These movies arrive on video store shelves this week.


(R, 1999, 103 minutes, Paramount-MTV)

In Alexander Payne's hilarious, razor-sharp satire, Tracy Flick (Reese Witherspoon), an overexuberant student, is running for Student Council president with satanic single-mindedness. Knowing she's too evil to be allowed such success, her teacher Jim McAllister (Matthew Broderick) recruits popular quarterback Paul Metzler (Chris Klein) as a rival candidate. But as the psychological battle becomes more intense, Tracy gets tougher, and Jim's life follows a dark descent. Payne, whose feature debut was "Citizen Ruth," finds a perfect fulcrum between humor and tragedy, black comedy and poignancy. Contains profanity, nudity and sexual scenes.

-- Desson Howe


(R, 1999, 97 minutes, Dimension)

Director David Cronenberg creates another creepy mini-masterpiece: a futuristic cyberworld where people "plug in" to virtual games via a hole in their spinal columns. Allegra Geller (Jennifer Jason Leigh), the inventor of a game called eXistenZ, has attracted both devotees and enemies. Ducking her foes, she is obliged to test her damaged game system with newfound companion Ted Pikul (Jude Law). "eXistenZ," inspired loosely by the plight of author Salman Rushdie, traces a delicate, humorous line between light satire and heavy forebodings.. Contains macabre, disturbing material, including violence, sexual situations and nudity.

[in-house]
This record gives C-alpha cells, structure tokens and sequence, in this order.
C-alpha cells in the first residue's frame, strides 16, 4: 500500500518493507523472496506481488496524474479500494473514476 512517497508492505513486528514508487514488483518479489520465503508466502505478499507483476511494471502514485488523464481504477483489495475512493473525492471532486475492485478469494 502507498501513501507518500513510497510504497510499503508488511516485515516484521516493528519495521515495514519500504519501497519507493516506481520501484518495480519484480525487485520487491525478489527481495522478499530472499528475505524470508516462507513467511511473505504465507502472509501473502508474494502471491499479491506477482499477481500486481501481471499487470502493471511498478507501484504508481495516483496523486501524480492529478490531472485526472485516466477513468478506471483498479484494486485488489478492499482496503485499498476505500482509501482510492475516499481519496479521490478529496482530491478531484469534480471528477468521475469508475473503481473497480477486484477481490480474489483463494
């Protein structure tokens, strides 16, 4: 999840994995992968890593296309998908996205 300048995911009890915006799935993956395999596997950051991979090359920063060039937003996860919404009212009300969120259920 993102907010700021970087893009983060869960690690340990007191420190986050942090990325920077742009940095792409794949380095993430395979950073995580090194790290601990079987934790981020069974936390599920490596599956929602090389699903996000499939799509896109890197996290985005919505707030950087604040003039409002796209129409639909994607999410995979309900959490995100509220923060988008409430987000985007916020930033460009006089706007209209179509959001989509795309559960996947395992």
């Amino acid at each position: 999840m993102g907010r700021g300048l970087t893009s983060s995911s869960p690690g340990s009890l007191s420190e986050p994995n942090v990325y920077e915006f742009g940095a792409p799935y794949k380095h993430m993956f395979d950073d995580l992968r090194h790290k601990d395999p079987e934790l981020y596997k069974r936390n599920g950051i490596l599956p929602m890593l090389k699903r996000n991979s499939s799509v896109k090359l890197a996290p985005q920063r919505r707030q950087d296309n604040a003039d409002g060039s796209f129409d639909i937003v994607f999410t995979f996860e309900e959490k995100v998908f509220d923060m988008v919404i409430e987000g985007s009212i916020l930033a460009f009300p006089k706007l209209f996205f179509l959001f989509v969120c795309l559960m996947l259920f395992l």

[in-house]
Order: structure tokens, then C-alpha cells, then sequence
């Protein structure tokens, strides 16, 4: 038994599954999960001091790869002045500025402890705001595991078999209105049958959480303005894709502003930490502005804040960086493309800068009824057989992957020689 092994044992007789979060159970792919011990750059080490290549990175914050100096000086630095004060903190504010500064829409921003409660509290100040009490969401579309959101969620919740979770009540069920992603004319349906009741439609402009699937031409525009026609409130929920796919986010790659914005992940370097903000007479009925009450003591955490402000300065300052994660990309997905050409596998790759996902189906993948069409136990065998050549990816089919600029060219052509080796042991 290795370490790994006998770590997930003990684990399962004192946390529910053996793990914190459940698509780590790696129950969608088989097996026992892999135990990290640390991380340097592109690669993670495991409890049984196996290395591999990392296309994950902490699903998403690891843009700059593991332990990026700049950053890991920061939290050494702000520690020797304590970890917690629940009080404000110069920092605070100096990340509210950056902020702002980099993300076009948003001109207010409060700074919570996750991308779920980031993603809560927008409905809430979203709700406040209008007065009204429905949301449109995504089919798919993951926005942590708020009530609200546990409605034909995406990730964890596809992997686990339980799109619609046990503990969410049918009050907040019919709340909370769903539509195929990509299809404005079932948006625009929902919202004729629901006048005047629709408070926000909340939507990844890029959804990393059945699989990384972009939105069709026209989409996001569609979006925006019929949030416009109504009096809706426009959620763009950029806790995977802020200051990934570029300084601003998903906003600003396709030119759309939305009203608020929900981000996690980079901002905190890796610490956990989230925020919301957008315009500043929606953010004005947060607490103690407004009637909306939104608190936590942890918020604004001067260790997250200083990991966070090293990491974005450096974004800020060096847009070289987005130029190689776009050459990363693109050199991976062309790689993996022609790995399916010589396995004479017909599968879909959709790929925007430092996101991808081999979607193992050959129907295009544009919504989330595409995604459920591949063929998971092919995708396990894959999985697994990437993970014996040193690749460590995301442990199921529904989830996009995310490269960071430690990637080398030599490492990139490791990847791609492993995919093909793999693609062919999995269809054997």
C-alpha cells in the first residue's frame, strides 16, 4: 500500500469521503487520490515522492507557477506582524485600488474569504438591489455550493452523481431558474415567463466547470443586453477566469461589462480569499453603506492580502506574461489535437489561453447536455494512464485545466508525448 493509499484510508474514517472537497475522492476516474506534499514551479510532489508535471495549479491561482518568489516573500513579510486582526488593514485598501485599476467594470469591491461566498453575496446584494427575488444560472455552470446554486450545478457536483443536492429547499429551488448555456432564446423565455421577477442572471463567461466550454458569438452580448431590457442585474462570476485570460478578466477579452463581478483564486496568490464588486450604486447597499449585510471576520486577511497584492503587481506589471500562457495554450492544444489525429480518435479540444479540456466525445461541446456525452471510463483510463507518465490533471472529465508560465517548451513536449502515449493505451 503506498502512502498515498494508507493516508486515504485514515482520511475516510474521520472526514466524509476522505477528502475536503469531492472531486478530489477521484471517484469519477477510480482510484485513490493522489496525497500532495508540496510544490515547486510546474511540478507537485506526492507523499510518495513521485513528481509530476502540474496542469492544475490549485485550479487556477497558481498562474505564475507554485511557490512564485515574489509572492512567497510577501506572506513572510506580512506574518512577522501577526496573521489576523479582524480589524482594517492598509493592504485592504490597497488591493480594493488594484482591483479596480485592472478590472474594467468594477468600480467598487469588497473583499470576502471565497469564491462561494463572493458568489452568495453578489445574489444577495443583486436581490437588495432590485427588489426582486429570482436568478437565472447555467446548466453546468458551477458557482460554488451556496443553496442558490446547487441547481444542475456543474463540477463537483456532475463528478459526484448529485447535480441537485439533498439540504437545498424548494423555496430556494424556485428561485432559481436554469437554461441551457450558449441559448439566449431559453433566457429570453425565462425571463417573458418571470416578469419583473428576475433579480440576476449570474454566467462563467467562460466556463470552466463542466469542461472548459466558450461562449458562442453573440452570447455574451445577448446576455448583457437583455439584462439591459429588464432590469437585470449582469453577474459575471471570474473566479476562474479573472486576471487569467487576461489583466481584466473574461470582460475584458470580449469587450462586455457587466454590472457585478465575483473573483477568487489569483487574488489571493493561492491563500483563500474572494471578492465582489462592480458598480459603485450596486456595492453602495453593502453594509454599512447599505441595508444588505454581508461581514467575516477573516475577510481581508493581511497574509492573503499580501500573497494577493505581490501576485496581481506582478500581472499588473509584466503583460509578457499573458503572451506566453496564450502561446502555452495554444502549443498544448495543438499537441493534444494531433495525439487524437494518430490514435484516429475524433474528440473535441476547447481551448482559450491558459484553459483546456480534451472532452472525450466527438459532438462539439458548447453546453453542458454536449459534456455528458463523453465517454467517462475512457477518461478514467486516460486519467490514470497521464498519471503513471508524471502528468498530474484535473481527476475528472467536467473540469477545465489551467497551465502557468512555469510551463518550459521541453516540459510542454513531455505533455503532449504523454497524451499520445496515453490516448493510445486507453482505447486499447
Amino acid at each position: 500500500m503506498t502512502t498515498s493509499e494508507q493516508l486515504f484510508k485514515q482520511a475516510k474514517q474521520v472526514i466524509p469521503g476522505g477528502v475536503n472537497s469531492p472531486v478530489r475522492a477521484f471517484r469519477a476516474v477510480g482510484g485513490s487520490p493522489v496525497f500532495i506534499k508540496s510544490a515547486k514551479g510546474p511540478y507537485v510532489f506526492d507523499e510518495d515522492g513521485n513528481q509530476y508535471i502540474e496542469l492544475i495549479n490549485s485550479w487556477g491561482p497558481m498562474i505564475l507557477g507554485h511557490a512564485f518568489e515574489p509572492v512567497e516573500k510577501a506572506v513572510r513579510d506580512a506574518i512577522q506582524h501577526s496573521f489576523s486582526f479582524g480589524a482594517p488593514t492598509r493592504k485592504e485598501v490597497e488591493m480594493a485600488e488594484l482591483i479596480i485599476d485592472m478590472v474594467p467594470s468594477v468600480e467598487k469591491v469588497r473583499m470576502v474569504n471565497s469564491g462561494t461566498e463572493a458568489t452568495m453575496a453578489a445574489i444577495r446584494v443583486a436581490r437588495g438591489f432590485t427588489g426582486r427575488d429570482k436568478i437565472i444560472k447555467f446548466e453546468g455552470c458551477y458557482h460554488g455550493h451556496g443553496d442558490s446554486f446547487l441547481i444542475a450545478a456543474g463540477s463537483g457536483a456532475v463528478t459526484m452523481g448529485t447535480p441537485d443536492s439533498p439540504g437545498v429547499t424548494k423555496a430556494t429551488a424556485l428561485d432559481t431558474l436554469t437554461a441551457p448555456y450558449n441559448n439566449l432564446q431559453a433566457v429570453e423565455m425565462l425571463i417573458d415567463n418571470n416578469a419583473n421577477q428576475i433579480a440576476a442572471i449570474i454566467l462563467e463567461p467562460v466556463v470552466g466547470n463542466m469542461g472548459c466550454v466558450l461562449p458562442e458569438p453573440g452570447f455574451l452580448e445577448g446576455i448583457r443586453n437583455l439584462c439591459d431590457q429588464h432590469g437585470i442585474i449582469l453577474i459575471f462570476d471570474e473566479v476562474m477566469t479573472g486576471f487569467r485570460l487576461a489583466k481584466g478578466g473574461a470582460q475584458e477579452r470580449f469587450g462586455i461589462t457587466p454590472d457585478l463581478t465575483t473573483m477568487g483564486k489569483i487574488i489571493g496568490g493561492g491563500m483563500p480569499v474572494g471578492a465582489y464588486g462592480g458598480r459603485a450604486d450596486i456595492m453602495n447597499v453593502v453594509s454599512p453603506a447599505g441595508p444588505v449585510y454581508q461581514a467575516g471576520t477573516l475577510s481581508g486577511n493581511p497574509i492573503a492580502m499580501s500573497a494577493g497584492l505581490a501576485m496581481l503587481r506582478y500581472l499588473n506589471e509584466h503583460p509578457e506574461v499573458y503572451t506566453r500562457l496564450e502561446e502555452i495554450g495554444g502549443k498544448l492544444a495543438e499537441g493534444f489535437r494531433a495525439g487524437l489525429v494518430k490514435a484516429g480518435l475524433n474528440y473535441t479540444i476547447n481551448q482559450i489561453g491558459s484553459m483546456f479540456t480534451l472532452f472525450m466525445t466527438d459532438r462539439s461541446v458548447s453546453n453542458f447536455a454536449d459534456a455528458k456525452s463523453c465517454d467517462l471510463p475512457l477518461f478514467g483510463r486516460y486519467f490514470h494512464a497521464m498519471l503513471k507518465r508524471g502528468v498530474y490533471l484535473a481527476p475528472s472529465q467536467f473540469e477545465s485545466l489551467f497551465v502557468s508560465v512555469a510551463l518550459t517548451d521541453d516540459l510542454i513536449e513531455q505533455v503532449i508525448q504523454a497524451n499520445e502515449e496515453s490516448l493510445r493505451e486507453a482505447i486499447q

-- Desson Howe


(R, 1999, 109 minutes, Universal)

In "Life," inmates Eddie Murphy (petty hustler Ray Gibson) and Martin Lawrence (aspiring bank teller Claude Banks) get life with little hope of parole in a 1930s Mississippi jail. But in director Ted Demme's surprisingly delicate comedy, they turn those life sentences into great entertainment. "Life" is a well-textured, if sentimental narrative that starts in Harlem in the 1930s and continues all the way to Afros and bell-bottoms. And throughout these eras, our central inmates get better with age. Contains fisticuff violence, nudity and obscenity.

-- Desson Howe


(R, 1999, 107 minutes, Miramax)

The directorial debut of actor Tony Goldwyn is also a pleasant reemergence for Diane Lane. She plays Pearl Kantrowitz, a sexual late bloomer whose life changes during a trip to the Catskills in 1969. When she responds to Walker Jerome (Viggo Mortensen), a free spirit, she must withstand the fury of her husband Marty (Liev Schreiber), the sanctimoniousness of her mother-in-law (Tovah Feldshuh) and the complete shock of her daughter Alison (Anna Paquin). Unfortunately, the movie's attempt to crosscut Pearl's sexual liberation with events like Woodstock renders everything somewhat ridiculous. Contains sexual scenes, nudity and obscenity. -- Desson Howe